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Local authors preserve a culture

November 3, 2011
By Kathleen Palumbo
Her home, alive with all that defines Slovak culture and traditions, is just one example of the many ways in which she was meant to receive the fateful phone call that would lead her on a journey.

The connection began with two members of the American Slovak Cultural Association. According to Loretta Ekoniak, it was when Susan Summers began thinking of working on a book about Slovak settlers in the Mahoning Valley that she was contacted by her, hoping she would be interested in becoming involved.

“Now we’re really great friends,” said Ekoniak, adding, “We’ve found we have so many things in common."

In the earliest stages of their research, Ekoniak said she and Summers wrote to all of the Slovak area churches, furthering their search for Slovaks who had settled in the area with magazine ads.

Although the book is primarily focused on the Mahoning Valley, Ekoniak said it did spread to Warren, as well as Sharon and Farrell, Pa., where they gathered information from nearly 100 families, as well as the 19 area churches with Slovak roots.

Writing of a life they call ripe with promise and prosperity for the Slovak immigrants who fled poverty to come to the United States during the 1800’s and into the new century of the 1900’s, Ekoniak said the book’s content begins with the origins of the Slovaks and the hardships they faced in their home country, and moves on to speak on the variety of places they worked, concluding with what Ekoniak said is the largest chapter, the families.

Having promised everyone who submitted photos that they would attempt to include at least one from each family, Ekoniak said they were so glad to be able to do so. Readers can also find information on many schools, sports teams, enterprises, and more.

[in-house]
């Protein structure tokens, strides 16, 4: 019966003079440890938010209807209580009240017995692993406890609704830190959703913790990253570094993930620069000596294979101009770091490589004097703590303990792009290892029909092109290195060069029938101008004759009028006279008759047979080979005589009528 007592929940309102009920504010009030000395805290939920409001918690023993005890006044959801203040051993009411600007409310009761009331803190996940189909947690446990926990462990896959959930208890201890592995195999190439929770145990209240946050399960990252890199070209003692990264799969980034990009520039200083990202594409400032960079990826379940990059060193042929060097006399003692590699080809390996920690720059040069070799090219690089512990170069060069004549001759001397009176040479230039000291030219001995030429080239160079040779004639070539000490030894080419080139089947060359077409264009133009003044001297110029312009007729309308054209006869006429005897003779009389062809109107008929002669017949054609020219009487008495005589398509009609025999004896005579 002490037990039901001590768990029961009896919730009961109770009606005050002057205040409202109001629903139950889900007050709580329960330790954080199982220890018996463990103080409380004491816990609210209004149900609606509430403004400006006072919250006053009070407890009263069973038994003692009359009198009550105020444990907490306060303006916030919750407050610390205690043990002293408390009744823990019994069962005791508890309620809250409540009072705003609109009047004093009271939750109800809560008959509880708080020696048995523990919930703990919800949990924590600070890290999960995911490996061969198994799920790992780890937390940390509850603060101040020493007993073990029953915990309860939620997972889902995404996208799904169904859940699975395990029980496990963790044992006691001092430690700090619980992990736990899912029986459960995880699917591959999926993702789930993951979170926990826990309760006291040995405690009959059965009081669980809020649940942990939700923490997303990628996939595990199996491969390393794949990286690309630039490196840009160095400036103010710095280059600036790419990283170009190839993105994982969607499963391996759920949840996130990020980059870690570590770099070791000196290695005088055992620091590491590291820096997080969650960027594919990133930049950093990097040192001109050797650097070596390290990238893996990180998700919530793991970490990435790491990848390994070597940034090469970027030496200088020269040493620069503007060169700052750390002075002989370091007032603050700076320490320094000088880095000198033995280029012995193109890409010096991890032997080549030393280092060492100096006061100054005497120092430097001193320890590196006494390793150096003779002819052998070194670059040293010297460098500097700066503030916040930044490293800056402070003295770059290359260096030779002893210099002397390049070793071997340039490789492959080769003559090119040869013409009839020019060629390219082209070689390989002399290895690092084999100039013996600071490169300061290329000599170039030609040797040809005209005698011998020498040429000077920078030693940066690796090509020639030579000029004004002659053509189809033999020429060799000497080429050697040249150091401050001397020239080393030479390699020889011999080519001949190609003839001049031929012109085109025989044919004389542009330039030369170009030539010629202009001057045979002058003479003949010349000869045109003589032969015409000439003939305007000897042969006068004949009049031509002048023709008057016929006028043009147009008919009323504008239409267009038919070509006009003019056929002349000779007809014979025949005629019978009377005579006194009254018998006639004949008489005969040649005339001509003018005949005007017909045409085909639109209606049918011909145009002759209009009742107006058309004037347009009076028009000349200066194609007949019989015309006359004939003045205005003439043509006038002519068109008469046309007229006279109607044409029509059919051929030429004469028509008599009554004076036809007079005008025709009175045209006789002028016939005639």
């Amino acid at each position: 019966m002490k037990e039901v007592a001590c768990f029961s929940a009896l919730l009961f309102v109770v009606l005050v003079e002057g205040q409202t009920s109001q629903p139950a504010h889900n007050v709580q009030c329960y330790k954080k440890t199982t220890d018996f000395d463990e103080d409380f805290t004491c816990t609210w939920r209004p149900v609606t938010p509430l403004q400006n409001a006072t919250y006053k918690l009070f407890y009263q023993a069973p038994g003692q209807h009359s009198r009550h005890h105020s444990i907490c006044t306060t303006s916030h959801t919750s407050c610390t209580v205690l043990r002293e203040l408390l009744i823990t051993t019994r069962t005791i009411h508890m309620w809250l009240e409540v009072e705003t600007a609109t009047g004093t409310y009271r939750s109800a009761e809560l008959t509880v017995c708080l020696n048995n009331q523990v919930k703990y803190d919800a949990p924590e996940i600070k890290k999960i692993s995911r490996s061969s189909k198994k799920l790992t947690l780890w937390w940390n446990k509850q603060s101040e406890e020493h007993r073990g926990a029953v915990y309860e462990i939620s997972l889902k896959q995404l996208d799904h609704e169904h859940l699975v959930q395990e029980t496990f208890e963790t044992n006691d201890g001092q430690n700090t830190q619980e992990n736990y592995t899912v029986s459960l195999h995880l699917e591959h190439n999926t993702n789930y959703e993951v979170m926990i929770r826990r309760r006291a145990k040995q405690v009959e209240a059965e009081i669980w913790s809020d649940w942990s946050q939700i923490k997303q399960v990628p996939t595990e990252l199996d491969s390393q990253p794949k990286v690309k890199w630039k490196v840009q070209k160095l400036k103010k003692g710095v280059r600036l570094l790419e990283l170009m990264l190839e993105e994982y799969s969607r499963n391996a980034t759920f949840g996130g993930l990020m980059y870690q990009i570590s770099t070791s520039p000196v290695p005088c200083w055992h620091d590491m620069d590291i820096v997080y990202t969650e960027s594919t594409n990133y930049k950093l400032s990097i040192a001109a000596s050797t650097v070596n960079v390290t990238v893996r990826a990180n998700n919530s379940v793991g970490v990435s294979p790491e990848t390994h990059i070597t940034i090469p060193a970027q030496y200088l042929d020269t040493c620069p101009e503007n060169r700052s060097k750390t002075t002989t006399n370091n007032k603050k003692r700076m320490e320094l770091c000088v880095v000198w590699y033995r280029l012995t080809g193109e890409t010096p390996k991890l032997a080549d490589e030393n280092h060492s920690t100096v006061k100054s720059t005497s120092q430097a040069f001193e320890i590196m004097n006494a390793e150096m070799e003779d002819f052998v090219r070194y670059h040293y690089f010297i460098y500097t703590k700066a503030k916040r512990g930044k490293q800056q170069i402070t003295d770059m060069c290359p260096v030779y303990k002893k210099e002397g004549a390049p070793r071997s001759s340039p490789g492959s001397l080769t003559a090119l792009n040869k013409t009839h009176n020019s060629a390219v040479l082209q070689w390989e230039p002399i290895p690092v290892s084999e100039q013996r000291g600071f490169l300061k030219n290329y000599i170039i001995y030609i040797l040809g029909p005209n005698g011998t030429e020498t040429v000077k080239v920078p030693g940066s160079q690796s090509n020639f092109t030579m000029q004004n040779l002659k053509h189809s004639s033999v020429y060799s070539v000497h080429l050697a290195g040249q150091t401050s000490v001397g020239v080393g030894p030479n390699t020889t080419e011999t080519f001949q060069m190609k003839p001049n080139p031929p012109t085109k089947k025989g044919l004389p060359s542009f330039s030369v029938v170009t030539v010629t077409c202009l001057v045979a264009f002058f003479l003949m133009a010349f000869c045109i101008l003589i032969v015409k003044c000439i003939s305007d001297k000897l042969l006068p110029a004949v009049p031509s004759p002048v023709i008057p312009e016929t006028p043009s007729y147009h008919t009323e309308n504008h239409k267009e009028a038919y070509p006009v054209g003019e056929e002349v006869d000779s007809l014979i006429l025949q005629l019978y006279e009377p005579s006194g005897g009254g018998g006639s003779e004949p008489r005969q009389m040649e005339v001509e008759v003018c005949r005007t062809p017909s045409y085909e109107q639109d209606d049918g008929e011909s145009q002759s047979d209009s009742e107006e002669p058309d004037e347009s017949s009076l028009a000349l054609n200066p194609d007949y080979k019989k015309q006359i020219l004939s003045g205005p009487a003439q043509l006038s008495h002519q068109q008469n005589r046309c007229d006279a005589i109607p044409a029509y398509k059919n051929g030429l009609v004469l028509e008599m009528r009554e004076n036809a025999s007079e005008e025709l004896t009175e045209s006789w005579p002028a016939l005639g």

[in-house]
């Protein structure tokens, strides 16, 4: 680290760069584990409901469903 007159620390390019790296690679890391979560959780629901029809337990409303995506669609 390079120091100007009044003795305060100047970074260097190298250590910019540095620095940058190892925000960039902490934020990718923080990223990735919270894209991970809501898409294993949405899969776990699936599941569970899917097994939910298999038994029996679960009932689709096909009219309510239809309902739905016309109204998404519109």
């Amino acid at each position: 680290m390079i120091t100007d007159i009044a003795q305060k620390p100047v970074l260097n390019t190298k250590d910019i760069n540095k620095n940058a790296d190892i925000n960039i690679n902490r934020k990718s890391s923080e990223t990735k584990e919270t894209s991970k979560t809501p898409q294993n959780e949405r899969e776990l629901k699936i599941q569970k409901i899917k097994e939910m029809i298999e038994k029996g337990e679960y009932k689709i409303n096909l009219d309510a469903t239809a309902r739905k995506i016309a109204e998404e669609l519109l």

From that initial phone call from Summers to the book's publication, Ekoniak said 18 months passed, and on Sept. 19, Arcadia Publishers released their book, entitled "Slovaks of the Greater Mahoning Valley," as part of the company’s Images of America series.

The co-authors believe that their book will be of interest to people who grew up in the various Mahoning Valley communities in our area, people who are currently working on genealogical research, and people who are interested in how the Slovak Americans in our Valley have contributed to its growth and development.

On Saturday, Oct. 29, Ekoniak and Summers held an overwhelmingly successful book signing at Barnes and Noble Booksellers at the Shops at Boardman Park, at which Ekoniak said they sold out and have been invited back for a second signing. The book is available through the store, or by contacting Ekoniak at Loretta.ekoniak@gmail.com, or Summers at summers1979@roadrunner.com.

Although the book has already been released successfully, Ekoniak said she and Summers are still gathering photos and information as their Facebook continually expands.

Ekoniak and her husband Mike, with whom she has two sons, live in Canfield. Summers, who is originally from Campbell, is married and has a daughter and two grandsons. She and her husband currently reside in Hermitage, Pa.

“We’re trying our best to save what’s left of our heritage,” said Ekoniak of the book’s purpose. Sharing that it was a real learning experience, and that they heard the most fascinating stories, “We just really go the idea that if we didn’t start saving some of this ... it was going to go by the wayside,” she said.

Not unlike the Slovak settlers about whom they’ve written, “It’s been an amazing journey through this,” said Ekoniak.



Article Photos

Photo special to the Town Crier
'Slovaks of the Greater Mahoning Valley,' features Loretta Ekoniak’s grandfather, Michael Baker, who is pictured on the far right.

 
 

 

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